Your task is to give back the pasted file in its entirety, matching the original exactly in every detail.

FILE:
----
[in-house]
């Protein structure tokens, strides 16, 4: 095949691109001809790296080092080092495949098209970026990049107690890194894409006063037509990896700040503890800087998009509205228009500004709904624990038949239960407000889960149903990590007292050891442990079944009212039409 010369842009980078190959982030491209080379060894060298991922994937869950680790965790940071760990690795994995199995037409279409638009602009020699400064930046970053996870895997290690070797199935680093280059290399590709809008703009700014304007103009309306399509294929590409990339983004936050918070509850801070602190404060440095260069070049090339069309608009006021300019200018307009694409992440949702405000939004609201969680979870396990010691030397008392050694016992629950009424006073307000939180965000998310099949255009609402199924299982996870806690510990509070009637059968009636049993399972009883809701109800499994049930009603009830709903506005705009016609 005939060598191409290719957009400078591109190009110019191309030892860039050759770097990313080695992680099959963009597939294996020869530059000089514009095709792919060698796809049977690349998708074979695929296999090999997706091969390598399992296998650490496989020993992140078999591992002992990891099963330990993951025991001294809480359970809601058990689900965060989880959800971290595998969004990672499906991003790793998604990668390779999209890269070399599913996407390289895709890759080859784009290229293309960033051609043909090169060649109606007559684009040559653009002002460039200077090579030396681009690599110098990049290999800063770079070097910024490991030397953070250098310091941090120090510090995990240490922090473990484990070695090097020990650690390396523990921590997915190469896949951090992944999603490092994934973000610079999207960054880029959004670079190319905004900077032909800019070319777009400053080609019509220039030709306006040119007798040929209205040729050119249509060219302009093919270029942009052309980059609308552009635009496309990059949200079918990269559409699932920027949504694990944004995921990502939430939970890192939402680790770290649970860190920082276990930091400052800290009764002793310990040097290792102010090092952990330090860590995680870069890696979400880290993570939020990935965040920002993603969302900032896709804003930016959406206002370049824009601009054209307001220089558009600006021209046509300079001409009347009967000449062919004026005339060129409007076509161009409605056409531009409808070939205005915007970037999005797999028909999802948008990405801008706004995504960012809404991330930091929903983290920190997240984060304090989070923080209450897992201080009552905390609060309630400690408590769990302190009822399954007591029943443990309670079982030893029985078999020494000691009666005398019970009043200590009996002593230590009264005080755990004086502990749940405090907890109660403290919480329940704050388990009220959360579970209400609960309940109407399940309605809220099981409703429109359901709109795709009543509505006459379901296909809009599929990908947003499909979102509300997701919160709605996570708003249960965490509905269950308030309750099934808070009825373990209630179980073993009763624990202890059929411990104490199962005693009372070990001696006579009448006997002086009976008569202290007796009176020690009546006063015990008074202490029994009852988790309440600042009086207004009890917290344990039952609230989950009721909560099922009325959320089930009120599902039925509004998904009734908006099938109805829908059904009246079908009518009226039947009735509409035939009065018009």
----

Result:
[in-house]
């Protein structure tokens, strides 16, 4: 095949691109001809790296080092080092495949098209970026990049107690890194894409006063037509990896700040503890800087998009509205228009500004709904624990038949239960407000889960149903990590007292050891442990079944009212039409 010369842009980078190959982030491209080379060894060298991922994937869950680790965790940071760990690795994995199995037409279409638009602009020699400064930046970053996870895997290690070797199935680093280059290399590709809008703009700014304007103009309306399509294929590409990339983004936050918070509850801070602190404060440095260069070049090339069309608009006021300019200018307009694409992440949702405000939004609201969680979870396990010691030397008392050694016992629950009424006073307000939180965000998310099949255009609402199924299982996870806690510990509070009637059968009636049993399972009883809701109800499994049930009603009830709903506005705009016609 005939060598191409290719957009400078591109190009110019191309030892860039050759770097990313080695992680099959963009597939294996020869530059000089514009095709792919060698796809049977690349998708074979695929296999090999997706091969390598399992296998650490496989020993992140078999591992002992990891099963330990993951025991001294809480359970809601058990689900965060989880959800971290595998969004990672499906991003790793998604990668390779999209890269070399599913996407390289895709890759080859784009290229293309960033051609043909090169060649109606007559684009040559653009002002460039200077090579030396681009690599110098990049290999800063770079070097910024490991030397953070250098310091941090120090510090995990240490922090473990484990070695090097020990650690390396523990921590997915190469896949951090992944999603490092994934973000610079999207960054880029959004670079190319905004900077032909800019070319777009400053080609019509220039030709306006040119007798040929209205040729050119249509060219302009093919270029942009052309980059609308552009635009496309990059949200079918990269559409699932920027949504694990944004995921990502939430939970890192939402680790770290649970860190920082276990930091400052800290009764002793310990040097290792102010090092952990330090860590995680870069890696979400880290993570939020990935965040920002993603969302900032896709804003930016959406206002370049824009601009054209307001220089558009600006021209046509300079001409009347009967000449062919004026005339060129409007076509161009409605056409531009409808070939205005915007970037999005797999028909999802948008990405801008706004995504960012809404991330930091929903983290920190997240984060304090989070923080209450897992201080009552905390609060309630400690408590769990302190009822399954007591029943443990309670079982030893029985078999020494000691009666005398019970009043200590009996002593230590009264005080755990004086502990749940405090907890109660403290919480329940704050388990009220959360579970209400609960309940109407399940309605809220099981409703429109359901709109795709009543509505006459379901296909809009599929990908947003499909979102509300997701919160709605996570708003249960965490509905269950308030309750099934808070009825373990209630179980073993009763624990202890059929411990104490199962005693009372070990001696006579009448006997002086009976008569202290007796009176020690009546006063015990008074202490029994009852988790309440600042009086207004009890917290344990039952609230989950009721909560099922009325959320089930009120599902039925509004998904009734908006099938109805829908059904009246079908009518009226039947009735509409035939009065018009």